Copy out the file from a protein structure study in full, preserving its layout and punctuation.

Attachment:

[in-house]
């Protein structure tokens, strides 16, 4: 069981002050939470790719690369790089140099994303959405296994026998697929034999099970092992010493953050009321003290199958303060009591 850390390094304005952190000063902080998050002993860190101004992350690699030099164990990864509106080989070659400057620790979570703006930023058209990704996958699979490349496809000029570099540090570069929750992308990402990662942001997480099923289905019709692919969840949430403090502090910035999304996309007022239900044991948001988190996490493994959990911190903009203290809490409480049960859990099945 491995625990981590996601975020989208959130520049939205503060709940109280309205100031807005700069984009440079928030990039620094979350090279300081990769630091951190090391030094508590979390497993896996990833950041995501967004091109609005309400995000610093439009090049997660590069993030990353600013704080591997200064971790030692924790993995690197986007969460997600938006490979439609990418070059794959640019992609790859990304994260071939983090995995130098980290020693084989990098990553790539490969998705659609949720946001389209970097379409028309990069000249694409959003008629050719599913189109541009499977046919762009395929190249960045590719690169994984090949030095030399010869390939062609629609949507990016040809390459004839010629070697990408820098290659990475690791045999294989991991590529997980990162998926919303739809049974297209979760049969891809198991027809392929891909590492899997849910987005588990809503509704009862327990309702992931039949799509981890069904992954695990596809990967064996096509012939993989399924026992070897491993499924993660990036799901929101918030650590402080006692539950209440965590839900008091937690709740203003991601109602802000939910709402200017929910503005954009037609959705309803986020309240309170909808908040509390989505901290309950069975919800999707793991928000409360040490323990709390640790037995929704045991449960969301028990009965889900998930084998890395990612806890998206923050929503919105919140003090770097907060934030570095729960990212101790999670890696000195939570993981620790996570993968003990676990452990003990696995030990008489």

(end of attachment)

[in-house]
């Protein structure tokens, strides 16, 4: 069981002050939470790719690369790089140099994303959405296994026998697929034999099970092992010493953050009321003290199958303060009591 850390390094304005952190000063902080998050002993860190101004992350690699030099164990990864509106080989070659400057620790979570703006930023058209990704996958699979490349496809000029570099540090570069929750992308990402990662942001997480099923289905019709692919969840949430403090502090910035999304996309007022239900044991948001988190996490493994959990911190903009203290809490409480049960859990099945 491995625990981590996601975020989208959130520049939205503060709940109280309205100031807005700069984009440079928030990039620094979350090279300081990769630091951190090391030094508590979390497993896996990833950041995501967004091109609005309400995000610093439009090049997660590069993030990353600013704080591997200064971790030692924790993995690197986007969460997600938006490979439609990418070059794959640019992609790859990304994260071939983090995995130098980290020693084989990098990553790539490969998705659609949720946001389209970097379409028309990069000249694409959003008629050719599913189109541009499977046919762009395929190249960045590719690169994984090949030095030399010869390939062609629609949507990016040809390459004839010629070697990408820098290659990475690791045999294989991991590529997980990162998926919303739809049974297209979760049969891809198991027809392929891909590492899997849910987005588990809503509704009862327990309702992931039949799509981890069904992954695990596809990967064996096509012939993989399924026992070897491993499924993660990036799901929101918030650590402080006692539950209440965590839900008091937690709740203003991601109602802000939910709402200017929910503005954009037609959705309803986020309240309170909808908040509390989505901290309950069975919800999707793991928000409360040490323990709390640790037995929704045991449960969301028990009965889900998930084998890395990612806890998206923050929503919105919140003090770097907060934030570095729960990212101790999670890696000195939570993981620790996570993968003990676990452990003990696995030990008489």